Recapitulation in generating spatial layouts: Representations of embryogenesis in evolutionary design modelling
MetadataShow full item record
The noted 19th century biologist, Ernst Haeckel, put forward the idea that the growth (ontogenesis) of an organism recapitulated the history of its evolutionary development. While this idea is defunct within biology, the idea has been promoted in areas such as education (the idea of an education being the repetition of the civilizations before). In the research presented in this paper, recapitulation is used as a metaphor within computer-aided design as a way of grouping together different generations of spatial layouts. In most CAD programs, a spatial layout is represented as a series of objects (lines, or boundary representations) that stand in as walls. The relationships between spaces are not usually explicitly stated. A representation using Lindenmayer Systems (originally designed for the purpose of modelling plant morphology) is put forward as a way of representing the morphology of a spatial layout. The aim of this research is not just to describe an individual layout, but to find representations that link together lineages of development. This representation can be used in generative design as a way of creating more meaningful layouts which have particular characteristics. The use of genetic operators (mutation and crossover) is also considered, making this representation suitable for use with genetic algorithms.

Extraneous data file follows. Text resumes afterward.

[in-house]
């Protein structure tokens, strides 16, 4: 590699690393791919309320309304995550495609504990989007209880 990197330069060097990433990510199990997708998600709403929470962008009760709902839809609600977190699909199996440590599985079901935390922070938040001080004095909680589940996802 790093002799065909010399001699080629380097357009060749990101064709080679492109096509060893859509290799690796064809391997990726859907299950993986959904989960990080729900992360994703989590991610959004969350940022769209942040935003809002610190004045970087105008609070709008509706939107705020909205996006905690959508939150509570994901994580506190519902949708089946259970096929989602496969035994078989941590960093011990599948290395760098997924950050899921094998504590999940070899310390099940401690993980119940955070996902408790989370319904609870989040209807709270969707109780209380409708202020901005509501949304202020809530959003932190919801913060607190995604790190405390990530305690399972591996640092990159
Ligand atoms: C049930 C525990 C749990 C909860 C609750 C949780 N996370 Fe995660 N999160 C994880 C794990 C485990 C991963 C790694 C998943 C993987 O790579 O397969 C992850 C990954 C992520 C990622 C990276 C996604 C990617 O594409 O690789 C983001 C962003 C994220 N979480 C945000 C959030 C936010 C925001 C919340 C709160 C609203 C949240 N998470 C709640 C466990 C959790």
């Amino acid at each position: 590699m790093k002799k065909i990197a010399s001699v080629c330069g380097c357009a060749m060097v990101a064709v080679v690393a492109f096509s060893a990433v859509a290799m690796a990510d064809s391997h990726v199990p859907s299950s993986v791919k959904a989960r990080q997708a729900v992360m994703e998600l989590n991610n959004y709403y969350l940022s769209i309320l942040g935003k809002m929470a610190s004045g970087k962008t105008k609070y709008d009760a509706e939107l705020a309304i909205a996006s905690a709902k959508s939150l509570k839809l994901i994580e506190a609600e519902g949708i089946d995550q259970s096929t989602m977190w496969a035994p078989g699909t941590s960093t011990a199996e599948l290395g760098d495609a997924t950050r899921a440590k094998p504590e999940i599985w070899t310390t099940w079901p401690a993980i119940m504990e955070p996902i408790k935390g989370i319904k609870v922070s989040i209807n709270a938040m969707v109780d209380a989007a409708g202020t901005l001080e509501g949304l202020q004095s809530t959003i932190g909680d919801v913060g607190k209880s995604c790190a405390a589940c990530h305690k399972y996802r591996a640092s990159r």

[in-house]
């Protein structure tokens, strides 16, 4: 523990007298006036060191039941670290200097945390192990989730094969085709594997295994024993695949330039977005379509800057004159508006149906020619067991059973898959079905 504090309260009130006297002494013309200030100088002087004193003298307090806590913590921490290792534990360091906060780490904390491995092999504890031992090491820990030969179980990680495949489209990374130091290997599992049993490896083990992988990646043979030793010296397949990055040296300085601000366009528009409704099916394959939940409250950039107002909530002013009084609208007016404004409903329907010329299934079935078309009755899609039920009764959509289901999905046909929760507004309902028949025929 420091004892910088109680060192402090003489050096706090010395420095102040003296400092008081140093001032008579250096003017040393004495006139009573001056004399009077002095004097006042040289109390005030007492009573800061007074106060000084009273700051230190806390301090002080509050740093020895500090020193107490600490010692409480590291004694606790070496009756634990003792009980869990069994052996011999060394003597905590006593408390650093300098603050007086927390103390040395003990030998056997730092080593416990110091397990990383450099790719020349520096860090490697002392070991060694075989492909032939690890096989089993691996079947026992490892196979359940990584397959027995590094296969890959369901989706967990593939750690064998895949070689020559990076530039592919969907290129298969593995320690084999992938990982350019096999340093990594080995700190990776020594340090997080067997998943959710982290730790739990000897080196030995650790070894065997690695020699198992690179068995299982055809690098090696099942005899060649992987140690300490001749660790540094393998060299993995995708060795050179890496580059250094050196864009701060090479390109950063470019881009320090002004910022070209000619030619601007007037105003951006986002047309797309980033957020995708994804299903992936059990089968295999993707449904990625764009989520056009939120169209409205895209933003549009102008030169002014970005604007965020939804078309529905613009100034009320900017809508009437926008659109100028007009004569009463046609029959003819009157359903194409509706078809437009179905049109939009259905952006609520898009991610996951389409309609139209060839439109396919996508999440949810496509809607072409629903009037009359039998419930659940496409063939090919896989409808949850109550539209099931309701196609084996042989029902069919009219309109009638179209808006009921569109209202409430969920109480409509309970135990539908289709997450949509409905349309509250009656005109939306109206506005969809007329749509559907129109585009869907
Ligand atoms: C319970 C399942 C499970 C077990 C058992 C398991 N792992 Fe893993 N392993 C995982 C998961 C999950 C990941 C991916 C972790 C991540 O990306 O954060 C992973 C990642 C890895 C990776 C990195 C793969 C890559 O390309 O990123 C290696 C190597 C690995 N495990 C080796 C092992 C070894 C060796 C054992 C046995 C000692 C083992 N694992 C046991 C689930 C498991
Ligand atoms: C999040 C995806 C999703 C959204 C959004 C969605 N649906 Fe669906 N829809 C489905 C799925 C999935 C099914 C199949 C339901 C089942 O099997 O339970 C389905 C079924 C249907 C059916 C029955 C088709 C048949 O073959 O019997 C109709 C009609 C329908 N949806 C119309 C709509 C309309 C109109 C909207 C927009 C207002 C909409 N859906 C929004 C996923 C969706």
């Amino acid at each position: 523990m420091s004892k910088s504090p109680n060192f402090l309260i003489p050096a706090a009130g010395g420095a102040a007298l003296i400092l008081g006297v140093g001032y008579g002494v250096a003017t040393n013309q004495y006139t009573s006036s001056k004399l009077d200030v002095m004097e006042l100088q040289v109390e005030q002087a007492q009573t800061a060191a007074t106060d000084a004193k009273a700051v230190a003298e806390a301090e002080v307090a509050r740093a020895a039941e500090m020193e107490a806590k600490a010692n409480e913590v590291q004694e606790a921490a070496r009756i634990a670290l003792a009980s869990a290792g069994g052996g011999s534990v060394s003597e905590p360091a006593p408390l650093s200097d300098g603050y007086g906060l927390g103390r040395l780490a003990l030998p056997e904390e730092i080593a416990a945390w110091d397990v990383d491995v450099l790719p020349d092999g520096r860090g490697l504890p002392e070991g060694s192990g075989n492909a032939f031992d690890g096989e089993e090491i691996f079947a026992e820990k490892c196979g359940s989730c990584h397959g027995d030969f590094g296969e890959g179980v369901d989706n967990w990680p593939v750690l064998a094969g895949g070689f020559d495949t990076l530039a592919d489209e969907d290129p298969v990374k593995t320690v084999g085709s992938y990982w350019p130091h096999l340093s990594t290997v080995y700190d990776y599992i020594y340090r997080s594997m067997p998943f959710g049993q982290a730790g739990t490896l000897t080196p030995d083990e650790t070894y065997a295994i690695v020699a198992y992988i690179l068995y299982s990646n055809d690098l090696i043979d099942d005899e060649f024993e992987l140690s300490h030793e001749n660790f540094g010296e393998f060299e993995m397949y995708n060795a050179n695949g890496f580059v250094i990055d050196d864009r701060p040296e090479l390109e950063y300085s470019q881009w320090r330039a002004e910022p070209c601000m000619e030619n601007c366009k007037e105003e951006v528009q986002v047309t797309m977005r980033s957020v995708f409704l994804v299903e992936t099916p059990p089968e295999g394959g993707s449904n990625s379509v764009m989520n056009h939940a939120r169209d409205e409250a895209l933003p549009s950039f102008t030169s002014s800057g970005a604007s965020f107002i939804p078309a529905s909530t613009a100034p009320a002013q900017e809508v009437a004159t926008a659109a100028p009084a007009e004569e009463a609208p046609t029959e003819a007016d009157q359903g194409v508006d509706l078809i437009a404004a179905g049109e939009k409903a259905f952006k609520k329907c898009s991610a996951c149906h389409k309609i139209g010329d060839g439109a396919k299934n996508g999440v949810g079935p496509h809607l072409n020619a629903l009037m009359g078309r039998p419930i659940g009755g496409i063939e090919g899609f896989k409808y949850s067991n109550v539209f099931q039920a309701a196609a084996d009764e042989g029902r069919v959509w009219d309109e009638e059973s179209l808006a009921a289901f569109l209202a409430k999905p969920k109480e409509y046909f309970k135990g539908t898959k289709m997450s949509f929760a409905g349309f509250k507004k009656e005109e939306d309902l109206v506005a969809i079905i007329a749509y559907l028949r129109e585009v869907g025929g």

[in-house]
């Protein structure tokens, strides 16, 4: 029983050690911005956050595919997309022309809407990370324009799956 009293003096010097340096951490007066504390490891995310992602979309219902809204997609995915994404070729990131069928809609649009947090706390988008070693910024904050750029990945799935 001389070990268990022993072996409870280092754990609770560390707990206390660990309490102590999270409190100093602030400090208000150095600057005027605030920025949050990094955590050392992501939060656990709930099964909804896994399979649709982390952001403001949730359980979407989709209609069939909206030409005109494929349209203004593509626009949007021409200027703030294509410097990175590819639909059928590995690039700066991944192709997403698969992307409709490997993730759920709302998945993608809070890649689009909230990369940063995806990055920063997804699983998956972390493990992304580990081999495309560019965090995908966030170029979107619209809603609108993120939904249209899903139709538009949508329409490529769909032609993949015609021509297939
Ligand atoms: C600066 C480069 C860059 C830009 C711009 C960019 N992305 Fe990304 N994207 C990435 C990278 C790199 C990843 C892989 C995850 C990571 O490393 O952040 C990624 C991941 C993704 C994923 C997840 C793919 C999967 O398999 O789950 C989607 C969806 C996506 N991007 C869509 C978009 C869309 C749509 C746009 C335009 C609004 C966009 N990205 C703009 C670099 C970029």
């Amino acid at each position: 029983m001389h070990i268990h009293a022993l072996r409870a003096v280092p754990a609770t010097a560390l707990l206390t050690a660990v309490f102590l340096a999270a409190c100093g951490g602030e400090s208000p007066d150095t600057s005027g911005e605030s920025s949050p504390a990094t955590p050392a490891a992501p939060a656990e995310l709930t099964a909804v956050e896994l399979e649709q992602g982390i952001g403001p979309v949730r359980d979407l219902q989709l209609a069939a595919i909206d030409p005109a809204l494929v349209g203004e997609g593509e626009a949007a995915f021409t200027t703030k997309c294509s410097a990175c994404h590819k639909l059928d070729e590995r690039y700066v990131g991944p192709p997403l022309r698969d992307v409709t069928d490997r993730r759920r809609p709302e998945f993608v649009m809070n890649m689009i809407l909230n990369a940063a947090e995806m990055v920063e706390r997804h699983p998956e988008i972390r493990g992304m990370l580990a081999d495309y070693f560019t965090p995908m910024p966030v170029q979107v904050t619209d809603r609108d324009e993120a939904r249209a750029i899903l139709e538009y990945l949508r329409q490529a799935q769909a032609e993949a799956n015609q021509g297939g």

Proceedings of the 20th International Conference of the Association for Computer-Aided Architectural Design Research in Asia: Emerging Experience in Past, Present and Future of Digital Architecture
© 2015 CAADRIA. The attached file is reproduced here in accordance with the copyright policy of the publisher. For information about this conference please refer to the conference’s website or contact the author(s).
Computer Software not elsewhere classified